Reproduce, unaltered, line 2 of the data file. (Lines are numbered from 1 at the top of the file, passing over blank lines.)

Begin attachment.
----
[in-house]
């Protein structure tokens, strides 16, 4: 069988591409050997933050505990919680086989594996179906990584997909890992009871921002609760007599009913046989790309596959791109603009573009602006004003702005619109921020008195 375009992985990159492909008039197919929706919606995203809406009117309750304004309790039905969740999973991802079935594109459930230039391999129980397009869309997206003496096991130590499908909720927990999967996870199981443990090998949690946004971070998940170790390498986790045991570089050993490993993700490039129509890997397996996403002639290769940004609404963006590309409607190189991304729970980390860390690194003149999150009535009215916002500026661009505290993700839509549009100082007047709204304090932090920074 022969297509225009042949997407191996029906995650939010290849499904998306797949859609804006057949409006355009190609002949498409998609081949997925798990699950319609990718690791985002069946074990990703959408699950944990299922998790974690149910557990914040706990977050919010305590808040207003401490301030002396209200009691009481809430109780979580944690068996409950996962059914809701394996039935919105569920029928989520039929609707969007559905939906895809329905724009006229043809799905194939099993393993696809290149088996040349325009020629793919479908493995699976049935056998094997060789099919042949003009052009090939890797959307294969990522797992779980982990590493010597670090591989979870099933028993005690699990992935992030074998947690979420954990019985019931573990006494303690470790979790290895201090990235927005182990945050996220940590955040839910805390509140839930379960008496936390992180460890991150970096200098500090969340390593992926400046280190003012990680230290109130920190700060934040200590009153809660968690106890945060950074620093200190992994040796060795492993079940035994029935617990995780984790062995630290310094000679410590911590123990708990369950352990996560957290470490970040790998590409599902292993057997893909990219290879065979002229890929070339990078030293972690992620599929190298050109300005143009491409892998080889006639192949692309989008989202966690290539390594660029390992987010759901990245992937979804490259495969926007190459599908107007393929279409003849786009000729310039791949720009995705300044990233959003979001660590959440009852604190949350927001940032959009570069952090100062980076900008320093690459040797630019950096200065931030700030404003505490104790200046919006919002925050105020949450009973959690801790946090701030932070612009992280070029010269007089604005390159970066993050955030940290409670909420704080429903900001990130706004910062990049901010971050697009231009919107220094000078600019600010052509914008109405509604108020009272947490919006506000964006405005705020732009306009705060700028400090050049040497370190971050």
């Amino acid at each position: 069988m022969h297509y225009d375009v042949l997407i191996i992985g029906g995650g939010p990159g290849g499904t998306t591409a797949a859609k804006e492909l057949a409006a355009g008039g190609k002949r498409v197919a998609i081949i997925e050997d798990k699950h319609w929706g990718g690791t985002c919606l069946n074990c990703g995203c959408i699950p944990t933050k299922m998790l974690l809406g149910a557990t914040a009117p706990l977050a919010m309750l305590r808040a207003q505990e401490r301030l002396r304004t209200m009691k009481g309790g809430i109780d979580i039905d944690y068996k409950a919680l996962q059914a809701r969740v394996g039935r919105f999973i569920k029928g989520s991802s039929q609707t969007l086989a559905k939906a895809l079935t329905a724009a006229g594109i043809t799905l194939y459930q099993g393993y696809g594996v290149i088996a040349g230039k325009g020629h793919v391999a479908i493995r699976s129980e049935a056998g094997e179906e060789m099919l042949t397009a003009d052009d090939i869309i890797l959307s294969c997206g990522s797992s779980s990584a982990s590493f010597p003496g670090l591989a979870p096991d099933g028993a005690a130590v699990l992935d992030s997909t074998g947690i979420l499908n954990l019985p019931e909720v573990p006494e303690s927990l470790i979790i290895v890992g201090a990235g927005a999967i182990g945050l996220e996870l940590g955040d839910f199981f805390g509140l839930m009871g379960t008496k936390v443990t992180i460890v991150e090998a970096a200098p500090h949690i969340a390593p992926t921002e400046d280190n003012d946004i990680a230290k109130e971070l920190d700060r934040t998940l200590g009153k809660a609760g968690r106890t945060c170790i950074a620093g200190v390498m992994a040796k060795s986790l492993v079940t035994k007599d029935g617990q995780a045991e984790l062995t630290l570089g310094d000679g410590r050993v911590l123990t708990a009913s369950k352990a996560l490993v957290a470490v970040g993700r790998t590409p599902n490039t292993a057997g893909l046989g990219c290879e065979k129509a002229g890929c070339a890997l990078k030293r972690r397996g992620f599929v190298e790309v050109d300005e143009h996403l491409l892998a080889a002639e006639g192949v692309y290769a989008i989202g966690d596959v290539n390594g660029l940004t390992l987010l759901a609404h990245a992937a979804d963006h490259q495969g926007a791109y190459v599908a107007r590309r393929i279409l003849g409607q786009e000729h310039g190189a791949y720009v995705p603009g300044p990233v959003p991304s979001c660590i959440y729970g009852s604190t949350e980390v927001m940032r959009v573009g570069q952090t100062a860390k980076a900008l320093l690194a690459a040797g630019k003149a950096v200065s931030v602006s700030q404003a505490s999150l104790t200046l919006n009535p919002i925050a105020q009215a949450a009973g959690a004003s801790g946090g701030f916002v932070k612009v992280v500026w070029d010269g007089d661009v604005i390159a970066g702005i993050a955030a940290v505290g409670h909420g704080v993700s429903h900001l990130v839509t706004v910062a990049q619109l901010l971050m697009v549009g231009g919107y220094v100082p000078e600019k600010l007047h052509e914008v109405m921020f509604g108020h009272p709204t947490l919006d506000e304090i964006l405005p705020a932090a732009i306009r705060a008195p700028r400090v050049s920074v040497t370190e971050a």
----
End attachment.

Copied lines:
């Protein structure tokens, strides 16, 4: 069988591409050997933050505990919680086989594996179906990584997909890992009871921002609760007599009913046989790309596959791109603009573009602006004003702005619109921020008195 375009992985990159492909008039197919929706919606995203809406009117309750304004309790039905969740999973991802079935594109459930230039391999129980397009869309997206003496096991130590499908909720927990999967996870199981443990090998949690946004971070998940170790390498986790045991570089050993490993993700490039129509890997397996996403002639290769940004609404963006590309409607190189991304729970980390860390690194003149999150009535009215916002500026661009505290993700839509549009100082007047709204304090932090920074 022969297509225009042949997407191996029906995650939010290849499904998306797949859609804006057949409006355009190609002949498409998609081949997925798990699950319609990718690791985002069946074990990703959408699950944990299922998790974690149910557990914040706990977050919010305590808040207003401490301030002396209200009691009481809430109780979580944690068996409950996962059914809701394996039935919105569920029928989520039929609707969007559905939906895809329905724009006229043809799905194939099993393993696809290149088996040349325009020629793919479908493995699976049935056998094997060789099919042949003009052009090939890797959307294969990522797992779980982990590493010597670090591989979870099933028993005690699990992935992030074998947690979420954990019985019931573990006494303690470790979790290895201090990235927005182990945050996220940590955040839910805390509140839930379960008496936390992180460890991150970096200098500090969340390593992926400046280190003012990680230290109130920190700060934040200590009153809660968690106890945060950074620093200190992994040796060795492993079940035994029935617990995780984790062995630290310094000679410590911590123990708990369950352990996560957290470490970040790998590409599902292993057997893909990219290879065979002229890929070339990078030293972690992620599929190298050109300005143009491409892998080889006639192949692309989008989202966690290539390594660029390992987010759901990245992937979804490259495969926007190459599908107007393929279409003849786009000729310039791949720009995705300044990233959003979001660590959440009852604190949350927001940032959009570069952090100062980076900008320093690459040797630019950096200065931030700030404003505490104790200046919006919002925050105020949450009973959690801790946090701030932070612009992280070029010269007089604005390159970066993050955030940290409670909420704080429903900001990130706004910062990049901010971050697009231009919107220094000078600019600010052509914008109405509604108020009272947490919006506000964006405005705020732009306009705060700028400090050049040497370190971050």